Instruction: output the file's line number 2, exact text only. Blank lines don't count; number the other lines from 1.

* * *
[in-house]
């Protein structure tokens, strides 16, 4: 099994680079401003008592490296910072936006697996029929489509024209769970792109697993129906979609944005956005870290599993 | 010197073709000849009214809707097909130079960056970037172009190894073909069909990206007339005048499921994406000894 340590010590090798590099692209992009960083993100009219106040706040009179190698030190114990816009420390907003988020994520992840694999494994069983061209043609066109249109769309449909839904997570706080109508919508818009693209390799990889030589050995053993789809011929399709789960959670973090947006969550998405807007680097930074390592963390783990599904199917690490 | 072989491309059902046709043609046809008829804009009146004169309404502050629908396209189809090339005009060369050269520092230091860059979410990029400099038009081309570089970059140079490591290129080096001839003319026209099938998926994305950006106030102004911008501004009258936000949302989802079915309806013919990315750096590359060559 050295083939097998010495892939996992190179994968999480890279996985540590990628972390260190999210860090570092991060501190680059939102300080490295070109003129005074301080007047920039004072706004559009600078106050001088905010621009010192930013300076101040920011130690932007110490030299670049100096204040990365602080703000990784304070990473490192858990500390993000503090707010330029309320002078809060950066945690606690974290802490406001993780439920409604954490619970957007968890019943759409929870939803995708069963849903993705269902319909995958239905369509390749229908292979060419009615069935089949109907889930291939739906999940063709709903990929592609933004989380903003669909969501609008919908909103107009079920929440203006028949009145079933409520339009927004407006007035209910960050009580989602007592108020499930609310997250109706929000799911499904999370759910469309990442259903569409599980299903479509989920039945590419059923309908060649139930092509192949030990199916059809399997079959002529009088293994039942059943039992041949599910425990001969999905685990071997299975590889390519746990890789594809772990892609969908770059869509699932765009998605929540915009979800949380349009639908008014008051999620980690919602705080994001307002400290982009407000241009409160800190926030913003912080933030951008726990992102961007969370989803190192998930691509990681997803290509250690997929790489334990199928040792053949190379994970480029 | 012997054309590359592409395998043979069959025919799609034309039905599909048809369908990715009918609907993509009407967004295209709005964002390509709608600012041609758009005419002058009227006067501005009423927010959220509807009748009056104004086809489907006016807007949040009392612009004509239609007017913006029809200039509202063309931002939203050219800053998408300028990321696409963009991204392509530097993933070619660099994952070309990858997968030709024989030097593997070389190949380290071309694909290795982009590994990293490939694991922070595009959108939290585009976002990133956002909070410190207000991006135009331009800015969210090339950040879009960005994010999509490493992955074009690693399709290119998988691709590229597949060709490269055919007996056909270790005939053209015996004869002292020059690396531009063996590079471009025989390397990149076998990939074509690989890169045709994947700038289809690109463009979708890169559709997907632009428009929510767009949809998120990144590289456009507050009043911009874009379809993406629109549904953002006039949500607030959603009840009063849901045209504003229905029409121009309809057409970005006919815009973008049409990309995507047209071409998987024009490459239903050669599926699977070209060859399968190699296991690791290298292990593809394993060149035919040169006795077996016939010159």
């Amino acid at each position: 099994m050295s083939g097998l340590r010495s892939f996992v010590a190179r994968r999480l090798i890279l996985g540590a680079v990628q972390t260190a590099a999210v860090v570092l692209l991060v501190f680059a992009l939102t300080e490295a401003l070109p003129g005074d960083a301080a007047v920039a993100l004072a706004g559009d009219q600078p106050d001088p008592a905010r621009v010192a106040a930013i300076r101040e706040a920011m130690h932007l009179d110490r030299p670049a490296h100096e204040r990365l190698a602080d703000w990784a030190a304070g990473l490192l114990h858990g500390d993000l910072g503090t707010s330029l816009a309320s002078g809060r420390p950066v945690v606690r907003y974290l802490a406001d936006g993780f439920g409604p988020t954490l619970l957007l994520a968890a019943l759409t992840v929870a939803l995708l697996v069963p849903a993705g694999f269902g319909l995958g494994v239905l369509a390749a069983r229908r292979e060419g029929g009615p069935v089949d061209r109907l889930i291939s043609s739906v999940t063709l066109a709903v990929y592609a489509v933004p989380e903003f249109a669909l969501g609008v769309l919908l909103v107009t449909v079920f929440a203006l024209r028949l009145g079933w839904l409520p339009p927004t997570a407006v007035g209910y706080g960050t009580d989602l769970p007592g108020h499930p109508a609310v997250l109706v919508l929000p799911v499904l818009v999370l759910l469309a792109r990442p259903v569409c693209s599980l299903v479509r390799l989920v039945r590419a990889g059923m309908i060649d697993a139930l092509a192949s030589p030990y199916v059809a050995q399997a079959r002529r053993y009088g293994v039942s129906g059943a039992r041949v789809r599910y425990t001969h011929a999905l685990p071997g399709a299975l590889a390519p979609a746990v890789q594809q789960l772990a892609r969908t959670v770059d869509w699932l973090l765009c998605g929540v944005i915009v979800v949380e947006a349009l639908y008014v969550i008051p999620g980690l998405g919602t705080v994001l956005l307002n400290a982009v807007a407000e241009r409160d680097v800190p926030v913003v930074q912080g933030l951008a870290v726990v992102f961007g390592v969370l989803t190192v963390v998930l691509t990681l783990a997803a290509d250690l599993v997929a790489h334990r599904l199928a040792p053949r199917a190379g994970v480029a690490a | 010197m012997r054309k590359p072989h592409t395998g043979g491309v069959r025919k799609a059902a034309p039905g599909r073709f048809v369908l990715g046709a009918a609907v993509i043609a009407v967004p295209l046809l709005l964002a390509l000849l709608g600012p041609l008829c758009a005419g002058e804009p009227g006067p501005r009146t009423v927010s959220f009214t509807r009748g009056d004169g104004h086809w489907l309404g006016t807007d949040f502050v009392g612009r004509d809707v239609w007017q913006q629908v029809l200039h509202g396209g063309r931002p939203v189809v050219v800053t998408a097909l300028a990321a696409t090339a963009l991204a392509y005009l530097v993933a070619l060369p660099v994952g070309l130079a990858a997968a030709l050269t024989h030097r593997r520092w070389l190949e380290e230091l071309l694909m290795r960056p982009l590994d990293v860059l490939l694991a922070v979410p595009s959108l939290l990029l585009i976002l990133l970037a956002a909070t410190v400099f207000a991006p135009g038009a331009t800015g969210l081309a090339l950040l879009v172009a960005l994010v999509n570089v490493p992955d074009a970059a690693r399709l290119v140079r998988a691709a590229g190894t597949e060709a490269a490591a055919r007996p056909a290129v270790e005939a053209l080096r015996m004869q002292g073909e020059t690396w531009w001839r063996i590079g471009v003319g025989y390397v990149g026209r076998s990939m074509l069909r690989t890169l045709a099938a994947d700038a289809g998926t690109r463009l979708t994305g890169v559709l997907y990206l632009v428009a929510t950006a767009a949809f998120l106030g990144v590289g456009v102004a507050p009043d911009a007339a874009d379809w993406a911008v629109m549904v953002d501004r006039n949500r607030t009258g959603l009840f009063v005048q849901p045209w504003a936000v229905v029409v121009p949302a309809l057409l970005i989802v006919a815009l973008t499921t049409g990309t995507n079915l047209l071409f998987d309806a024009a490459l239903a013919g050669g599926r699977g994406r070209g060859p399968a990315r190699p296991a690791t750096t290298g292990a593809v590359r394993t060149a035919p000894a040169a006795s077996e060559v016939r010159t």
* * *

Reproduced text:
């Protein structure tokens, strides 16, 4: 099994680079401003008592490296910072936006697996029929489509024209769970792109697993129906979609944005956005870290599993 | 010197073709000849009214809707097909130079960056970037172009190894073909069909990206007339005048499921994406000894 340590010590090798590099692209992009960083993100009219106040706040009179190698030190114990816009420390907003988020994520992840694999494994069983061209043609066109249109769309449909839904997570706080109508919508818009693209390799990889030589050995053993789809011929399709789960959670973090947006969550998405807007680097930074390592963390783990599904199917690490 | 072989491309059902046709043609046809008829804009009146004169309404502050629908396209189809090339005009060369050269520092230091860059979410990029400099038009081309570089970059140079490591290129080096001839003319026209099938998926994305950006106030102004911008501004009258936000949302989802079915309806013919990315750096590359060559 050295083939097998010495892939996992190179994968999480890279996985540590990628972390260190999210860090570092991060501190680059939102300080490295070109003129005074301080007047920039004072706004559009600078106050001088905010621009010192930013300076101040920011130690932007110490030299670049100096204040990365602080703000990784304070990473490192858990500390993000503090707010330029309320002078809060950066945690606690974290802490406001993780439920409604954490619970957007968890019943759409929870939803995708069963849903993705269902319909995958239905369509390749229908292979060419009615069935089949109907889930291939739906999940063709709903990929592609933004989380903003669909969501609008919908909103107009079920929440203006028949009145079933409520339009927004407006007035209910960050009580989602007592108020499930609310997250109706929000799911499904999370759910469309990442259903569409599980299903479509989920039945590419059923309908060649139930092509192949030990199916059809399997079959002529009088293994039942059943039992041949599910425990001969999905685990071997299975590889390519746990890789594809772990892609969908770059869509699932765009998605929540915009979800949380349009639908008014008051999620980690919602705080994001307002400290982009407000241009409160800190926030913003912080933030951008726990992102961007969370989803190192998930691509990681997803290509250690997929790489334990199928040792053949190379994970480029 | 012997054309590359592409395998043979069959025919799609034309039905599909048809369908990715009918609907993509009407967004295209709005964002390509709608600012041609758009005419002058009227006067501005009423927010959220509807009748009056104004086809489907006016807007949040009392612009004509239609007017913006029809200039509202063309931002939203050219800053998408300028990321696409963009991204392509530097993933070619660099994952070309990858997968030709024989030097593997070389190949380290071309694909290795982009590994990293490939694991922070595009959108939290585009976002990133956002909070410190207000991006135009331009800015969210090339950040879009960005994010999509490493992955074009690693399709290119998988691709590229597949060709490269055919007996056909270790005939053209015996004869002292020059690396531009063996590079471009025989390397990149076998990939074509690989890169045709994947700038289809690109463009979708890169559709997907632009428009929510767009949809998120990144590289456009507050009043911009874009379809993406629109549904953002006039949500607030959603009840009063849901045209504003229905029409121009309809057409970005006919815009973008049409990309995507047209071409998987024009490459239903050669599926699977070209060859399968190699296991690791290298292990593809394993060149035919040169006795077996016939010159």